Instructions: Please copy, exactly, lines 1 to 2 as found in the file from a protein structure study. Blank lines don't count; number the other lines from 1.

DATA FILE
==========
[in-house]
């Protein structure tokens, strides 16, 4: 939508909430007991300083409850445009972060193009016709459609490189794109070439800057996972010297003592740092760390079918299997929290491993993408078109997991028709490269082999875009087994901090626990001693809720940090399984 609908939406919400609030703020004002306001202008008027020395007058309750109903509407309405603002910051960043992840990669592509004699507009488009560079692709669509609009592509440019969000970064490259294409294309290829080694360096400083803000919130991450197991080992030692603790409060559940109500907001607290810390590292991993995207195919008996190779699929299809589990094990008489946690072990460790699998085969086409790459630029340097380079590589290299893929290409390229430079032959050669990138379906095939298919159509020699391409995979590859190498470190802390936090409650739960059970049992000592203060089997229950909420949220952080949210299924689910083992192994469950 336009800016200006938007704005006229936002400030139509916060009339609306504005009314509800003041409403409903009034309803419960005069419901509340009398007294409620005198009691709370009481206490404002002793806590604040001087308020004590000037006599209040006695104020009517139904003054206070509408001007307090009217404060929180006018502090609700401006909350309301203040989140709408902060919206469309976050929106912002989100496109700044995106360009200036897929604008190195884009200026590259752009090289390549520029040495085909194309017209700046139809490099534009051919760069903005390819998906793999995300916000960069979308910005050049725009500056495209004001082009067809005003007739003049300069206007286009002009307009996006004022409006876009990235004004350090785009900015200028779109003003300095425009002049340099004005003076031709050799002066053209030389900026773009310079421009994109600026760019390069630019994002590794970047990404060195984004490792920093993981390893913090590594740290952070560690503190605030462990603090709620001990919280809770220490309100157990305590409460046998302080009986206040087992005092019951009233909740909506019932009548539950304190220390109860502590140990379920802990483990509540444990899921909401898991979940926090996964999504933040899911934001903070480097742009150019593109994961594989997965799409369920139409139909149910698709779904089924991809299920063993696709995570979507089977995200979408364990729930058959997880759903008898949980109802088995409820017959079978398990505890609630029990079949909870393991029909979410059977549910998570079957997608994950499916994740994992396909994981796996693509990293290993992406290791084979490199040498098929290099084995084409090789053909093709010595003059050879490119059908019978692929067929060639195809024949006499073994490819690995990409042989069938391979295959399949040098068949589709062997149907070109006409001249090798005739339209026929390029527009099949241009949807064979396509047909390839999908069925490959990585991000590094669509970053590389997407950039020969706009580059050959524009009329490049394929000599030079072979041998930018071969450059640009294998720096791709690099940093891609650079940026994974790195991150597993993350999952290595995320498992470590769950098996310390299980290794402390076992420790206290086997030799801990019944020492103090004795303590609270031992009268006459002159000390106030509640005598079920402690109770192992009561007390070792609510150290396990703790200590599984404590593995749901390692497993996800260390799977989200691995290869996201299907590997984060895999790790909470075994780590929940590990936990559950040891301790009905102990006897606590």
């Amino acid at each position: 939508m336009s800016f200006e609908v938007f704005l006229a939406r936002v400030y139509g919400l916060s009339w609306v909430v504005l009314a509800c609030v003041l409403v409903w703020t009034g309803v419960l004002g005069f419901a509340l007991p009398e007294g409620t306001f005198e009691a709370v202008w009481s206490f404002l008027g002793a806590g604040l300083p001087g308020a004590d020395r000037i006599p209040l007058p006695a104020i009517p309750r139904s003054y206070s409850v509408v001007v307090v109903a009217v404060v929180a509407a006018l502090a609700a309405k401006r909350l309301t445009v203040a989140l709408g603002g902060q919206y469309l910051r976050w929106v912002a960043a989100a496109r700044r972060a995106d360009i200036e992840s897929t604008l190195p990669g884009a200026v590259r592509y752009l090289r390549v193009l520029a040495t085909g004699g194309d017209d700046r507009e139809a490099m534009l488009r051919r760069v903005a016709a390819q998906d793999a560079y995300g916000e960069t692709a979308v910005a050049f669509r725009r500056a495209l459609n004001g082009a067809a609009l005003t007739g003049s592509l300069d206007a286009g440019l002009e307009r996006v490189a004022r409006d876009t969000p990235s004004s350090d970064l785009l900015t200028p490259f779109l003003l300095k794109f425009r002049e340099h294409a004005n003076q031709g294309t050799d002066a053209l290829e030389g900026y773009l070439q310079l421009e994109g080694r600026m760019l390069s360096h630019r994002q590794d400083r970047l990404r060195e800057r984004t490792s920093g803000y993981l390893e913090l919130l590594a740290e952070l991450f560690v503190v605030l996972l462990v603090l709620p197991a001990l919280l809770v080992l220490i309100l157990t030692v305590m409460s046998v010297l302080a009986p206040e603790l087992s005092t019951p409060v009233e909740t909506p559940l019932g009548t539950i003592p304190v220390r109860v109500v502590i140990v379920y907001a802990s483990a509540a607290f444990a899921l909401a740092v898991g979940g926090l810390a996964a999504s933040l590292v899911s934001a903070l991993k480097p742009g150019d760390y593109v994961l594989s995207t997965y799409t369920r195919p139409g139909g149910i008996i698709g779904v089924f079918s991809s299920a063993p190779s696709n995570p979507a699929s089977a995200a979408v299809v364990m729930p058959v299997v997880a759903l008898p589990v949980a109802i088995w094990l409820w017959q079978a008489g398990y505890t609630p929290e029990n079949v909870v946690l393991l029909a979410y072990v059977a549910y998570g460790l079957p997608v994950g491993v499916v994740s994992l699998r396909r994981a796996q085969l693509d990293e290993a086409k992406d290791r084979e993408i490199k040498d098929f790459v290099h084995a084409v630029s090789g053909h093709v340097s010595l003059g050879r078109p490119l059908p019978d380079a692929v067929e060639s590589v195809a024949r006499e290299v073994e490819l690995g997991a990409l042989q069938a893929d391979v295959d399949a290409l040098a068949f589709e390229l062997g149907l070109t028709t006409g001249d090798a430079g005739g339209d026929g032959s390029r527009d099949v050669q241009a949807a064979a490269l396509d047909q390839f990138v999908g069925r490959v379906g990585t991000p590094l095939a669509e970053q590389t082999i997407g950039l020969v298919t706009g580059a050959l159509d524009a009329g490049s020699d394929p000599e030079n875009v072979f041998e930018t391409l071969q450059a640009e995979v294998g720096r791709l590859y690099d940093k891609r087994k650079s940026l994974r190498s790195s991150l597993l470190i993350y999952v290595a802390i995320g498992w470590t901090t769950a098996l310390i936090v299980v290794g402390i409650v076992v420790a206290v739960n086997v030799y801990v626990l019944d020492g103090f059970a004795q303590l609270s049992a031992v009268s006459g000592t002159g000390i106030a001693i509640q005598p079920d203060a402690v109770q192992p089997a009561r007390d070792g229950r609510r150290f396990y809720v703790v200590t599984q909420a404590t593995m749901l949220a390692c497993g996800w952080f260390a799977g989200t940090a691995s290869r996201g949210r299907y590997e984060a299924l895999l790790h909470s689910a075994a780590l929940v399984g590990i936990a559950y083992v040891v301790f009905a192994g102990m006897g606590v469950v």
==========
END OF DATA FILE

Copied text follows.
[in-house]
């Protein structure tokens, strides 16, 4: 939508909430007991300083409850445009972060193009016709459609490189794109070439800057996972010297003592740092760390079918299997929290491993993408078109997991028709490269082999875009087994901090626990001693809720940090399984 609908939406919400609030703020004002306001202008008027020395007058309750109903509407309405603002910051960043992840990669592509004699507009488009560079692709669509609009592509440019969000970064490259294409294309290829080694360096400083803000919130991450197991080992030692603790409060559940109500907001607290810390590292991993995207195919008996190779699929299809589990094990008489946690072990460790699998085969086409790459630029340097380079590589290299893929290409390229430079032959050669990138379906095939298919159509020699391409995979590859190498470190802390936090409650739960059970049992000592203060089997229950909420949220952080949210299924689910083992192994469950 336009800016200006938007704005006229936002400030139509916060009339609306504005009314509800003041409403409903009034309803419960005069419901509340009398007294409620005198009691709370009481206490404002002793806590604040001087308020004590000037006599209040006695104020009517139904003054206070509408001007307090009217404060929180006018502090609700401006909350309301203040989140709408902060919206469309976050929106912002989100496109700044995106360009200036897929604008190195884009200026590259752009090289390549520029040495085909194309017209700046139809490099534009051919760069903005390819998906793999995300916000960069979308910005050049725009500056495209004001082009067809005003007739003049300069206007286009002009307009996006004022409006876009990235004004350090785009900015200028779109003003300095425009002049340099004005003076031709050799002066053209030389900026773009310079421009994109600026760019390069630019994002590794970047990404060195984004490792920093993981390893913090590594740290952070560690503190605030462990603090709620001990919280809770220490309100157990305590409460046998302080009986206040087992005092019951009233909740909506019932009548539950304190220390109860502590140990379920802990483990509540444990899921909401898991979940926090996964999504933040899911934001903070480097742009150019593109994961594989997965799409369920139409139909149910698709779904089924991809299920063993696709995570979507089977995200979408364990729930058959997880759903008898949980109802088995409820017959079978398990505890609630029990079949909870393991029909979410059977549910998570079957997608994950499916994740994992396909994981796996693509990293290993992406290791084979490199040498098929290099084995084409090789053909093709010595003059050879490119059908019978692929067929060639195809024949006499073994490819690995990409042989069938391979295959399949040098068949589709062997149907070109006409001249090798005739339209026929390029527009099949241009949807064979396509047909390839999908069925490959990585991000590094669509970053590389997407950039020969706009580059050959524009009329490049394929000599030079072979041998930018071969450059640009294998720096791709690099940093891609650079940026994974790195991150597993993350999952290595995320498992470590769950098996310390299980290794402390076992420790206290086997030799801990019944020492103090004795303590609270031992009268006459002159000390106030509640005598079920402690109770192992009561007390070792609510150290396990703790200590599984404590593995749901390692497993996800260390799977989200691995290869996201299907590997984060895999790790909470075994780590929940590990936990559950040891301790009905102990006897606590």